The Role of the Ozone Hole and Elevated Greenhouse Gases as Drivers of Antarctic Sea Ice Extent Increase Via Changes in Atmospheric Circulation

Friday, 18 December 2015
Poster Hall (Moscone South)
James O Pope1, Andrew Orr1, Gareth Marshall1 and N. Luke Abraham2, (1)NERC British Antarctic Survey, Cambridge, United Kingdom, (2)University of Cambridge, Centre for Atmospheric Science, Department of Chemistry, Cambridge, United Kingdom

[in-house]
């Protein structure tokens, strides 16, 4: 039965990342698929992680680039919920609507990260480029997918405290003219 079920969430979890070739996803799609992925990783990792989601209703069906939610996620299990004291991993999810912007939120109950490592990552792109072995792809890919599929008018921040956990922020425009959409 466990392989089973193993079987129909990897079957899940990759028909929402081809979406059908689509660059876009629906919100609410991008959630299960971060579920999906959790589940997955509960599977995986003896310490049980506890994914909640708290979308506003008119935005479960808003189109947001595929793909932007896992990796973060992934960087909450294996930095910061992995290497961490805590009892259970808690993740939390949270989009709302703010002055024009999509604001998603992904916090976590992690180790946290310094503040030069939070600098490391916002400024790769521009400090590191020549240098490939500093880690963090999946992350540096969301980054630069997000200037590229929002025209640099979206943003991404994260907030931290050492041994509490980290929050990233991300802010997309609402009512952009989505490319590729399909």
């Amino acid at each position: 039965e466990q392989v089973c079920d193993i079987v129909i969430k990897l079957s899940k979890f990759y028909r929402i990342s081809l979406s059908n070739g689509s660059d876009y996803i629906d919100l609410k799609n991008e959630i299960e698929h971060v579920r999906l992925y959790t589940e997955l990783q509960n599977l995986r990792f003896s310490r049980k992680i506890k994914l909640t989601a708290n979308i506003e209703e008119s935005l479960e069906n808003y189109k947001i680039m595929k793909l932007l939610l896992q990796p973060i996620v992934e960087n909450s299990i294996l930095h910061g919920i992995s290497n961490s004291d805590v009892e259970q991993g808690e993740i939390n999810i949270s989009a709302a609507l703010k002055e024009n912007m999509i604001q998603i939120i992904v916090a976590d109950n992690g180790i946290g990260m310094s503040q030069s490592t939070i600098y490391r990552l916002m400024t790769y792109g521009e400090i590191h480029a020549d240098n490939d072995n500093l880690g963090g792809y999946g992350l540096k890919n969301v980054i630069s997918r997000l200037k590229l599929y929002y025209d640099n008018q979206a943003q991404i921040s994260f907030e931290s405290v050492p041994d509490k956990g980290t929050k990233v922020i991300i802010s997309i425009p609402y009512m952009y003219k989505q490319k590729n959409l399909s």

Antarctic sea ice extent has displayed an overall increase across the duration of the 35-year satellite record. However, the cause of this increase is uncertain, with both anthropogenic and natural forcing changes proposed as drivers. Here, we investigate two possible anthropogenic forcings that could influence sea ice extent via changes in the near-surface wind field over the Southern Ocean; (i) ozone depletion and (ii) greenhouse gas increases. We employ an atmosphere-only version of the UK Met Office model, HadGEM3, with prescribed sea surface temperatures and sea ice coupled to the UKCA interactive climate-chemistry model. Starting from a pre-industrial control simulation, two additional simulations were spun off, one investigating the forcing from increased 21st century greenhouse gases and one investigating the forcing from the ozone hole. Based on the work of Holland & Kwok (2012) we analyse the changes in Antarctic circulation, in particular the surface wind properties which have been shown to correlate with sea ice extent. We examine changes in the surface wind field in these two model simulations relative to that in the pre-industrial control simulation, compare them to observed changes during the satellite record, and assess their potential role in driving a response in sea ice extent at both continental and regional scales.